Monday, October 1, 2012

Taking a Truck Load of Freight Cross Country Didn't Used to be So Simple

They Do Not Make Lorry Drivers Like They Used To
Shipping News Feature

US - Taking a truck the breadth of the country is never an easy feat, when the equipment needed to ensure safe and successful passage includes planks, shovels and ‘skidding boards’, and the lorry only has a measly 40HP out put and the route involves transiting areas with absolutely no made up roads, plus one is carrying a full load of freight, the task becomes positively Herculean.

So Teamsters, next time you are sitting in your upholstered, air conditioned, well heated, power steering equipped cab complaining that your sat nav is playing up spare a thought for what life was like for the original truckers, would be pioneers of the highway (when in fact there wasn’t even a highway in many places to pioneer).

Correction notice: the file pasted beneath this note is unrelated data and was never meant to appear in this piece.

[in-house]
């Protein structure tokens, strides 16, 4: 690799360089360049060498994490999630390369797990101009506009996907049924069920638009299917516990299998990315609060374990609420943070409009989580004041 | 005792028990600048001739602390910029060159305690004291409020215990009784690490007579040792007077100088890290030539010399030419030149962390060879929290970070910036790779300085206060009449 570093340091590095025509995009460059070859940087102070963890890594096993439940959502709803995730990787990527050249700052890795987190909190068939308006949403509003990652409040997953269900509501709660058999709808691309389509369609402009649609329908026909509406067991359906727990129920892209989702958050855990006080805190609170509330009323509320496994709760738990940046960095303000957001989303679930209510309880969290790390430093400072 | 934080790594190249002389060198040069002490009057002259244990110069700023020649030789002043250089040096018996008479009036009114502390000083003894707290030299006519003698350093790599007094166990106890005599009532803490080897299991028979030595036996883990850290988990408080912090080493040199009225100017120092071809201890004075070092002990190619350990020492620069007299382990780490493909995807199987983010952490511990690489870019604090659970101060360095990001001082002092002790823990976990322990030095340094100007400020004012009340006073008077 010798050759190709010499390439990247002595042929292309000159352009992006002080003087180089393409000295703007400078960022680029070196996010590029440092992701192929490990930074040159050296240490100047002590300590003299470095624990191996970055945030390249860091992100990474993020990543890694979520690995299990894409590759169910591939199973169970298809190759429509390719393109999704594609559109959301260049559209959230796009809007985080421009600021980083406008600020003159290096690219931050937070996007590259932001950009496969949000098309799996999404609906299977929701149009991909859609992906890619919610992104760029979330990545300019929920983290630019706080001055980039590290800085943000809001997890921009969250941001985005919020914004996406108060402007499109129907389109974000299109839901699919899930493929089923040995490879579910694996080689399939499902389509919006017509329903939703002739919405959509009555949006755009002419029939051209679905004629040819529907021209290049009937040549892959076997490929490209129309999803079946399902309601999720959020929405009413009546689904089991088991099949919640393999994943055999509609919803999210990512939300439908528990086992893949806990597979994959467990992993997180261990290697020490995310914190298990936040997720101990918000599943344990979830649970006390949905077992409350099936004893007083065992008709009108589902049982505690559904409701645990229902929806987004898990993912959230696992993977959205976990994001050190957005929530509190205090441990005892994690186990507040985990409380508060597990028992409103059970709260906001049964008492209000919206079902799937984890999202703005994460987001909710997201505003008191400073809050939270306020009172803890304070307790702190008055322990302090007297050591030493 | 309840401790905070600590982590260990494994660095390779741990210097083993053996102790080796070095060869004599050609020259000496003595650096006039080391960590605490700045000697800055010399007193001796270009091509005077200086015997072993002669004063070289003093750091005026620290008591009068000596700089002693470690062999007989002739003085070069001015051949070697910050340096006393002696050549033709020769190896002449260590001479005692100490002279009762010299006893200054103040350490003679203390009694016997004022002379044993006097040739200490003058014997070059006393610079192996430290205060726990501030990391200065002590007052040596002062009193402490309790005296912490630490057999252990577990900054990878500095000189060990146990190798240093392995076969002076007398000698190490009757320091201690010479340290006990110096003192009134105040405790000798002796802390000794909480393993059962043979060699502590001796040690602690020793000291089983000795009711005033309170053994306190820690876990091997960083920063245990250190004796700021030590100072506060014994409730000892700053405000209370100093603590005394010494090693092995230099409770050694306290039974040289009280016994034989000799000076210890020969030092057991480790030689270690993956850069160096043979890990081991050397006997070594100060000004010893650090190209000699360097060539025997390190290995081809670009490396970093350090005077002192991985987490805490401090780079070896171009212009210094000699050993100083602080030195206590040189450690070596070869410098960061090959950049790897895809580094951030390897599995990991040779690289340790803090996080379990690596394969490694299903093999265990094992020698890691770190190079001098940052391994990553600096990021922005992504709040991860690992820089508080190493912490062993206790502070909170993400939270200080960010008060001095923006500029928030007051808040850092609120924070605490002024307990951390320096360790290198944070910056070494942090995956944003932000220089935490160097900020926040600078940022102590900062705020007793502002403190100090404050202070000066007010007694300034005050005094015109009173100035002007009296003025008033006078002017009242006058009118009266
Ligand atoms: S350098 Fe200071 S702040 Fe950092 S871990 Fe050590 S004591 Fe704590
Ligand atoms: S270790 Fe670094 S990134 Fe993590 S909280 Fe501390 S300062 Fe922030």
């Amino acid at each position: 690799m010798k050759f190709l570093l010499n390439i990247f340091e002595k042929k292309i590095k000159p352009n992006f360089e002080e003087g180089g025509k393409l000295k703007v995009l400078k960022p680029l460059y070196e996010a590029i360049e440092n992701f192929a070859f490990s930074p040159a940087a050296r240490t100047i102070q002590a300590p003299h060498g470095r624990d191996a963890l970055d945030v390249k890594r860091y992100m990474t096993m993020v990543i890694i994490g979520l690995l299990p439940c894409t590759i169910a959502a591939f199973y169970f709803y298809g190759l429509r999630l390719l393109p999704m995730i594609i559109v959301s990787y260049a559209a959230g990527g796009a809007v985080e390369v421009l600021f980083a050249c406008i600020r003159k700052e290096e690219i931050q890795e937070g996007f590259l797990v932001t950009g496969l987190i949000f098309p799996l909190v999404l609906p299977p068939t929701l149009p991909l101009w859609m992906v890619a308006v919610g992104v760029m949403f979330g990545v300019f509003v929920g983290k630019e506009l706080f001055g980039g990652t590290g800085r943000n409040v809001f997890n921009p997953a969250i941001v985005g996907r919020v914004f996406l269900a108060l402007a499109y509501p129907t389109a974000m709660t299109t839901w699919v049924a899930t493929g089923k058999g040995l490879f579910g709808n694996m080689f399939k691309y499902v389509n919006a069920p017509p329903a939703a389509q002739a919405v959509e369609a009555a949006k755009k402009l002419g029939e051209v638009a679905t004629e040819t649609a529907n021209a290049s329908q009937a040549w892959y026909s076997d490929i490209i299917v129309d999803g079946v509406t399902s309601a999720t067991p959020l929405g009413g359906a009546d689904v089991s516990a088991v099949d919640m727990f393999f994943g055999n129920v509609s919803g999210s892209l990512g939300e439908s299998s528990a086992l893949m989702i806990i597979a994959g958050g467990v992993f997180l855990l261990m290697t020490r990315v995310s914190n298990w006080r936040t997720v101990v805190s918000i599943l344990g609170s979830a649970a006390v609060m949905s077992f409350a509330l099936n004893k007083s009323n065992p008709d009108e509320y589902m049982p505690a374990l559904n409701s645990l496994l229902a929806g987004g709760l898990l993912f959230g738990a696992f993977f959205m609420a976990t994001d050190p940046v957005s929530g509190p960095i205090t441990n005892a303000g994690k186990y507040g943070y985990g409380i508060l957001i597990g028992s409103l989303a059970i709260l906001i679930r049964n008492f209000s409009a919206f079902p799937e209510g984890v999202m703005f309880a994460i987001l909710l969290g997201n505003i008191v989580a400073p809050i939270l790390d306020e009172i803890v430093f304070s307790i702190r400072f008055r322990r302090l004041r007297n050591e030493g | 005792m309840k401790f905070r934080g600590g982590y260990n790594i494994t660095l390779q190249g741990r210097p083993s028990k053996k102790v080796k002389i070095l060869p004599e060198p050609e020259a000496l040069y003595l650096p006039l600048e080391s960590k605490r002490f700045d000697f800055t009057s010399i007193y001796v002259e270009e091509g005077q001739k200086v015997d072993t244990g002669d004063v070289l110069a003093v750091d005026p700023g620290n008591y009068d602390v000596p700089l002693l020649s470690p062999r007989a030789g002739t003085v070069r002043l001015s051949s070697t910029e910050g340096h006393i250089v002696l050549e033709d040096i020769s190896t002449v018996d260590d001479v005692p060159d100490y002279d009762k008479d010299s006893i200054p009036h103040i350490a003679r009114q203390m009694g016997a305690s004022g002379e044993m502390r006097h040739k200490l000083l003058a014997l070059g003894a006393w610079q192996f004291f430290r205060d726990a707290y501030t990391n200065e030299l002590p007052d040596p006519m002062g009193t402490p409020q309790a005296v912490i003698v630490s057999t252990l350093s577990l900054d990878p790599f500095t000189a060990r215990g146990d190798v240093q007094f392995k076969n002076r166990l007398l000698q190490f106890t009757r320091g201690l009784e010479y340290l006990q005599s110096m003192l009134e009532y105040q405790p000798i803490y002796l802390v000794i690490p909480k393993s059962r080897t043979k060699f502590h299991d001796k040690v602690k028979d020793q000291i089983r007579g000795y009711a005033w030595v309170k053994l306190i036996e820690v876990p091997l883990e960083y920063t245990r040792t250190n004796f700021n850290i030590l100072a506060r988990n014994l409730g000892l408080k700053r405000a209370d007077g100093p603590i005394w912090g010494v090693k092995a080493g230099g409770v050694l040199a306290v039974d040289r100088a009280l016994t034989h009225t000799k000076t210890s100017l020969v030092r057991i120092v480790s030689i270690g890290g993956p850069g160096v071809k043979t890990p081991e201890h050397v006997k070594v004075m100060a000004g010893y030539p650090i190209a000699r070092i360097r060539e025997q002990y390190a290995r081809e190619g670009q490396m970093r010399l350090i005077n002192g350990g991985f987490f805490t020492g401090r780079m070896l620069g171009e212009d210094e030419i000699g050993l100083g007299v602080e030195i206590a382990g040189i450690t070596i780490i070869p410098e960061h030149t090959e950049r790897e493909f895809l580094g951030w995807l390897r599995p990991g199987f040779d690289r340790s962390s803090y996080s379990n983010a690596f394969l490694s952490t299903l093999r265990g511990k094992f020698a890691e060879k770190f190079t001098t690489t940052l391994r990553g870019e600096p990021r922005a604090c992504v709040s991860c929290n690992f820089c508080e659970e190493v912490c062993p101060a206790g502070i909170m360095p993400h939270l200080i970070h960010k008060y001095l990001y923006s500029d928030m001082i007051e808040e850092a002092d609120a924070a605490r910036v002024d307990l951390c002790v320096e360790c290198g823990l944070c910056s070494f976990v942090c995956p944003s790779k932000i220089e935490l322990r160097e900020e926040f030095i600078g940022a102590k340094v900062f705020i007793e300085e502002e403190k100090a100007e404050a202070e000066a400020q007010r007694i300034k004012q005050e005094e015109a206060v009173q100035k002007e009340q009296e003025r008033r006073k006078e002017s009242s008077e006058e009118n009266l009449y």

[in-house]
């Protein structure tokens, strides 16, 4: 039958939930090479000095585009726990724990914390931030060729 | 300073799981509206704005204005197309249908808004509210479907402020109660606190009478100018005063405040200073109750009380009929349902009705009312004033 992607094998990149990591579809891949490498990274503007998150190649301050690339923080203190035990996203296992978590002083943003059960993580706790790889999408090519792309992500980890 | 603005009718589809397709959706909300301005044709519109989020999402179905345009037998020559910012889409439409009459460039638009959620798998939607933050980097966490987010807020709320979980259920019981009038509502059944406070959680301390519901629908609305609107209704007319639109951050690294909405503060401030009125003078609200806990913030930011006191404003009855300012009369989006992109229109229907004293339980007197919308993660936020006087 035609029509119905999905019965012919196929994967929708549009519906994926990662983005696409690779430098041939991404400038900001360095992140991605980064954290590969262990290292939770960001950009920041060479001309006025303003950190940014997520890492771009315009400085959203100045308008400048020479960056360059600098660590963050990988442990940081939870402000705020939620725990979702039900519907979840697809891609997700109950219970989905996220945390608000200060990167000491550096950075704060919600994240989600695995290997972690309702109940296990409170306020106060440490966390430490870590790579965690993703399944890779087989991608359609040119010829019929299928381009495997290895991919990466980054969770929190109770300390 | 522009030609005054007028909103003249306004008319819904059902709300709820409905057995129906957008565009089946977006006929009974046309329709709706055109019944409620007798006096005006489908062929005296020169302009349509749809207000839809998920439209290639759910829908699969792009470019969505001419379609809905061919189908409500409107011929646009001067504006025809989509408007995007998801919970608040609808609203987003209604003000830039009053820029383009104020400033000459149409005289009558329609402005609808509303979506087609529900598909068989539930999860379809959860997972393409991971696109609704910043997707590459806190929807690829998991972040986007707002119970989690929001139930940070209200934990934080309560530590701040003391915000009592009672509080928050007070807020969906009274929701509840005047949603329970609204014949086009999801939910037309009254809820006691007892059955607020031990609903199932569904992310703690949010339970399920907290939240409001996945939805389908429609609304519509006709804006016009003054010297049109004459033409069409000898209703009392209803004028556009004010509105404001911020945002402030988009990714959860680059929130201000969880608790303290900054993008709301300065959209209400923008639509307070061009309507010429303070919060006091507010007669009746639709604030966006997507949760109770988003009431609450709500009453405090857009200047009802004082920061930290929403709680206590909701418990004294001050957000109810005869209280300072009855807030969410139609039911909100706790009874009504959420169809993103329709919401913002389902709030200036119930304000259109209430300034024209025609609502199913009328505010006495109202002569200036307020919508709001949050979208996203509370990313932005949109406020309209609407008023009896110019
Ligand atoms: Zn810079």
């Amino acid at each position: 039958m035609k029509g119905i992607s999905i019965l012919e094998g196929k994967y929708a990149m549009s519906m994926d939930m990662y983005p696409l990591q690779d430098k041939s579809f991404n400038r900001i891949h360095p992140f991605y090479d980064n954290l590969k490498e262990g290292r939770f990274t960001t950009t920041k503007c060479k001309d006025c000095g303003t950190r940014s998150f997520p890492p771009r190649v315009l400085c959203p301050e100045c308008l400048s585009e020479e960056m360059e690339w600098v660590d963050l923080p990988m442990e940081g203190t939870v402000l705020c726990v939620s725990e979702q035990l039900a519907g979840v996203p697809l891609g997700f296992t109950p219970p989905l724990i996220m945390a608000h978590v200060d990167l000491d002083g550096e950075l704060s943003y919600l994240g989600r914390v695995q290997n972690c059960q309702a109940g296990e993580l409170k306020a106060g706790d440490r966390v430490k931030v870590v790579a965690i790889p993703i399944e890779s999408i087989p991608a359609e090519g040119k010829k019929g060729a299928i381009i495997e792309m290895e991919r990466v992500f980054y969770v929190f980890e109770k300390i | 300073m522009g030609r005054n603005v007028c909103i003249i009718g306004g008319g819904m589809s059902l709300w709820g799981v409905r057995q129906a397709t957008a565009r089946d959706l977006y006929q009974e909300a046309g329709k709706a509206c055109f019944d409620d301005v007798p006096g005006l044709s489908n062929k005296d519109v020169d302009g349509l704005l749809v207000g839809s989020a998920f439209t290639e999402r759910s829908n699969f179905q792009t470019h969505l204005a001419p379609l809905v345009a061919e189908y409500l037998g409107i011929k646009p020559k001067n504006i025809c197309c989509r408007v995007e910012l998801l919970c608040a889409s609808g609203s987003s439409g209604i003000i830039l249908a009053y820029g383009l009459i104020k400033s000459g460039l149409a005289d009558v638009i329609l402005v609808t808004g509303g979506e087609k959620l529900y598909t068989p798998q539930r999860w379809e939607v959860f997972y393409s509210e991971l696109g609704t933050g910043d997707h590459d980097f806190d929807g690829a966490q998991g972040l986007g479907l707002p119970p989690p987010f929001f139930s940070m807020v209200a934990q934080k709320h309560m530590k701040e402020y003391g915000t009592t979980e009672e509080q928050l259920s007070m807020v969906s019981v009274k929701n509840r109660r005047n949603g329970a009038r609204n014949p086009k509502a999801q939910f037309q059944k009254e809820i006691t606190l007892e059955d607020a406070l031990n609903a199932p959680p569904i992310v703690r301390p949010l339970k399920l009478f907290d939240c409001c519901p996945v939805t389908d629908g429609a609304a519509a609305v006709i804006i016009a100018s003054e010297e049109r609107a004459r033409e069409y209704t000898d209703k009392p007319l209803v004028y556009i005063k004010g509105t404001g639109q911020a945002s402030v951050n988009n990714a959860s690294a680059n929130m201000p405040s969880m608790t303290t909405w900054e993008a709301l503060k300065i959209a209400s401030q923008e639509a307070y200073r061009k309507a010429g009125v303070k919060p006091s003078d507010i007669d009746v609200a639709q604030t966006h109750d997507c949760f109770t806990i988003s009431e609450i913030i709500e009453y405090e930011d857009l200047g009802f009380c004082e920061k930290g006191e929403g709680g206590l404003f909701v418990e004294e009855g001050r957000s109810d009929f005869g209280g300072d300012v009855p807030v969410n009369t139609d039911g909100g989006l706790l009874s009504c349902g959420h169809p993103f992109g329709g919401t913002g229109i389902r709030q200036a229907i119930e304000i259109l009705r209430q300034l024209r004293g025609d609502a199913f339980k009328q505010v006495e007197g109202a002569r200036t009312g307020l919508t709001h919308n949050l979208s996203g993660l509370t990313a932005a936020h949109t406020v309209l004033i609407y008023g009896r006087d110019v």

A century ago four hardy souls set off in a three and a half ton Alco truck to make the first ‘intercontinental’ crossing of some of the USA’s then forty eight states from Philadelphia to San Francisco by way of New York City, Albany, Syracuse, Buffalo, Cleveland and Toledo through Indiana, Illinois, Iowa and Nebraska on to Denver, Cheyenne, Salt Lake City, Reno and finally Sacramento.

The trip was as much a publicity stunt as a commercial transaction attracting as it did huge interest for the products of both the three tons of soap which the Charles W Young company had consigned to its customer and the various products consumed by the crew en route which were strategically placed in the shots taken by the crew’s photographer before forwarding to a host of publications from the New York Times to Commercial Vehicle magazine.

The hardy souls who made this trip found themselves repairing around one hundred wooden bridges which collapsed under the weight of the heaviest vehicle ever to try and cross, they dug mountains of soil, were caught in floods, suffered under baking skies but eventually delivered their cargo safe and sound some ninety one days after setting off – hardly an acceptable performance today but a triumph of the age.

To read a full account of the epic journey click HERE.

Photo: The Alco breaks another bridge.